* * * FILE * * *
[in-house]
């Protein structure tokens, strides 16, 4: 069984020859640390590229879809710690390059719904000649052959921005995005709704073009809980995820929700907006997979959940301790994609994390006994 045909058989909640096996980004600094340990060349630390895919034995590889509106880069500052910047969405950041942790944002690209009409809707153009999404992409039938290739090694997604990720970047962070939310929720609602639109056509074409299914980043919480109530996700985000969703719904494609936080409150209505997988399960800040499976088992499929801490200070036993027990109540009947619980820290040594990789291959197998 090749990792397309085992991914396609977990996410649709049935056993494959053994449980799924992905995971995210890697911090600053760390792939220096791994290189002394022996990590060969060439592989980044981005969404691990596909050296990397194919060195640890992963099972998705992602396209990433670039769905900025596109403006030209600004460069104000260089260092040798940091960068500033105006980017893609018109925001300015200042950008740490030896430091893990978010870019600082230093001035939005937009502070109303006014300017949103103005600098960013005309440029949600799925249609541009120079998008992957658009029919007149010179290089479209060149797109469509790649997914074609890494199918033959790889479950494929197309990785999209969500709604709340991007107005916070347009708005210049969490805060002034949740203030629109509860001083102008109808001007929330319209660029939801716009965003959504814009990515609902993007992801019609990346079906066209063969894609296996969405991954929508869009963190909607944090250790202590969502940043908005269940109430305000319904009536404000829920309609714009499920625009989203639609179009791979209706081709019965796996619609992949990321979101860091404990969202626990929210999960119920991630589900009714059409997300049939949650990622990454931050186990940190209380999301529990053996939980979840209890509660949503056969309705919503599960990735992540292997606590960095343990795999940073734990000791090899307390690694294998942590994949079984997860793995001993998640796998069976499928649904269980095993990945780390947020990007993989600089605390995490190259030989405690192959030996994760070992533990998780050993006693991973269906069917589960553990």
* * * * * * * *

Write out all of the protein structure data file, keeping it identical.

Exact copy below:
[in-house]
């Protein structure tokens, strides 16, 4: 069984020859640390590229879809710690390059719904000649052959921005995005709704073009809980995820929700907006997979959940301790994609994390006994 045909058989909640096996980004600094340990060349630390895919034995590889509106880069500052910047969405950041942790944002690209009409809707153009999404992409039938290739090694997604990720970047962070939310929720609602639109056509074409299914980043919480109530996700985000969703719904494609936080409150209505997988399960800040499976088992499929801490200070036993027990109540009947619980820290040594990789291959197998 090749990792397309085992991914396609977990996410649709049935056993494959053994449980799924992905995971995210890697911090600053760390792939220096791994290189002394022996990590060969060439592989980044981005969404691990596909050296990397194919060195640890992963099972998705992602396209990433670039769905900025596109403006030209600004460069104000260089260092040798940091960068500033105006980017893609018109925001300015200042950008740490030896430091893990978010870019600082230093001035939005937009502070109303006014300017949103103005600098960013005309440029949600799925249609541009120079998008992957658009029919007149010179290089479209060149797109469509790649997914074609890494199918033959790889479950494929197309990785999209969500709604709340991007107005916070347009708005210049969490805060002034949740203030629109509860001083102008109808001007929330319209660029939801716009965003959504814009990515609902993007992801019609990346079906066209063969894609296996969405991954929508869009963190909607944090250790202590969502940043908005269940109430305000319904009536404000829920309609714009499920625009989203639609179009791979209706081709019965796996619609992949990321979101860091404990969202626990929210999960119920991630589900009714059409997300049939949650990622990454931050186990940190209380999301529990053996939980979840209890509660949503056969309705919503599960990735992540292997606590960095343990795999940073734990000791090899307390690694294998942590994949079984997860793995001993998640796998069976499928649904269980095993990945780390947020990007993989600089605390995490190259030989405690192959030996994760070992533990998780050993006693991973269906069917589960553990």